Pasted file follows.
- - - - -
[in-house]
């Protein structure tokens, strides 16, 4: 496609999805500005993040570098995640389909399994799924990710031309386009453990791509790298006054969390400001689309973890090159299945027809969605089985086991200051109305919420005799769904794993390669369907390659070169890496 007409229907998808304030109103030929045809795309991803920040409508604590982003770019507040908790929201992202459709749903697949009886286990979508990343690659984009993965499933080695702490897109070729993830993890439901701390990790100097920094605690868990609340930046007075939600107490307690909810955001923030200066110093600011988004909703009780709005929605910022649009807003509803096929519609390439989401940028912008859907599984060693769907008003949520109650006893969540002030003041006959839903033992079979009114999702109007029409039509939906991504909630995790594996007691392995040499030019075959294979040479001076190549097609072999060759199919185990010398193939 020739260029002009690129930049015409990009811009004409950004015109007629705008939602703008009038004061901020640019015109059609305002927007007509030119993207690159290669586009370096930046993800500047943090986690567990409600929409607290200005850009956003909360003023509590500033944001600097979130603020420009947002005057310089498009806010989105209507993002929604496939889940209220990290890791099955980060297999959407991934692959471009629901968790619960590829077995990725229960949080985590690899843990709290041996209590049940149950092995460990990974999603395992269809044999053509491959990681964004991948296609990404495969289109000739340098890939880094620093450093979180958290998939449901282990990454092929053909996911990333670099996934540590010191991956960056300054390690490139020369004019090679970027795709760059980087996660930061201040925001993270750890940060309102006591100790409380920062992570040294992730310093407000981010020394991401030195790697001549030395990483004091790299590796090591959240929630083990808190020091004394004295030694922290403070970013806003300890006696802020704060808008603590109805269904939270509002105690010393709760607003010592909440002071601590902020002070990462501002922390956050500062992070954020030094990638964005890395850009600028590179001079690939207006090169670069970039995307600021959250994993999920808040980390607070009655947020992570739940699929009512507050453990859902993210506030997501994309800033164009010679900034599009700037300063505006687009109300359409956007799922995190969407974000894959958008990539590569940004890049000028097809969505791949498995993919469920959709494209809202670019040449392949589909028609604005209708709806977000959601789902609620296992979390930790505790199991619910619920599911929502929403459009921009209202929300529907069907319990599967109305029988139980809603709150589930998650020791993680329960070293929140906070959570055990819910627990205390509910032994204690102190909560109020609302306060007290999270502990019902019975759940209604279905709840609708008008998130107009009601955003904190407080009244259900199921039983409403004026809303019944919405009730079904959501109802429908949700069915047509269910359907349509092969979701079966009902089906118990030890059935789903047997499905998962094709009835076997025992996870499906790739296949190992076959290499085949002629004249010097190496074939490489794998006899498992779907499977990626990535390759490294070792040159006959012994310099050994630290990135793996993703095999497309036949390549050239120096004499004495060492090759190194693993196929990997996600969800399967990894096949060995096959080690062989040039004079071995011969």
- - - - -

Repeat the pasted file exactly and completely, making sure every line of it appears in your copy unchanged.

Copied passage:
[in-house]
């Protein structure tokens, strides 16, 4: 496609999805500005993040570098995640389909399994799924990710031309386009453990791509790298006054969390400001689309973890090159299945027809969605089985086991200051109305919420005799769904794993390669369907390659070169890496 007409229907998808304030109103030929045809795309991803920040409508604590982003770019507040908790929201992202459709749903697949009886286990979508990343690659984009993965499933080695702490897109070729993830993890439901701390990790100097920094605690868990609340930046007075939600107490307690909810955001923030200066110093600011988004909703009780709005929605910022649009807003509803096929519609390439989401940028912008859907599984060693769907008003949520109650006893969540002030003041006959839903033992079979009114999702109007029409039509939906991504909630995790594996007691392995040499030019075959294979040479001076190549097609072999060759199919185990010398193939 020739260029002009690129930049015409990009811009004409950004015109007629705008939602703008009038004061901020640019015109059609305002927007007509030119993207690159290669586009370096930046993800500047943090986690567990409600929409607290200005850009956003909360003023509590500033944001600097979130603020420009947002005057310089498009806010989105209507993002929604496939889940209220990290890791099955980060297999959407991934692959471009629901968790619960590829077995990725229960949080985590690899843990709290041996209590049940149950092995460990990974999603395992269809044999053509491959990681964004991948296609990404495969289109000739340098890939880094620093450093979180958290998939449901282990990454092929053909996911990333670099996934540590010191991956960056300054390690490139020369004019090679970027795709760059980087996660930061201040925001993270750890940060309102006591100790409380920062992570040294992730310093407000981010020394991401030195790697001549030395990483004091790299590796090591959240929630083990808190020091004394004295030694922290403070970013806003300890006696802020704060808008603590109805269904939270509002105690010393709760607003010592909440002071601590902020002070990462501002922390956050500062992070954020030094990638964005890395850009600028590179001079690939207006090169670069970039995307600021959250994993999920808040980390607070009655947020992570739940699929009512507050453990859902993210506030997501994309800033164009010679900034599009700037300063505006687009109300359409956007799922995190969407974000894959958008990539590569940004890049000028097809969505791949498995993919469920959709494209809202670019040449392949589909028609604005209708709806977000959601789902609620296992979390930790505790199991619910619920599911929502929403459009921009209202929300529907069907319990599967109305029988139980809603709150589930998650020791993680329960070293929140906070959570055990819910627990205390509910032994204690102190909560109020609302306060007290999270502990019902019975759940209604279905709840609708008008998130107009009601955003904190407080009244259900199921039983409403004026809303019944919405009730079904959501109802429908949700069915047509269910359907349509092969979701079966009902089906118990030890059935789903047997499905998962094709009835076997025992996870499906790739296949190992076959290499085949002629004249010097190496074939490489794998006899498992779907499977990626990535390759490294070792040159006959012994310099050994630290990135793996993703095999497309036949390549050239120096004499004495060492090759190194693993196929990997996600969800399967990894096949060995096959080690062989040039004079071995011969």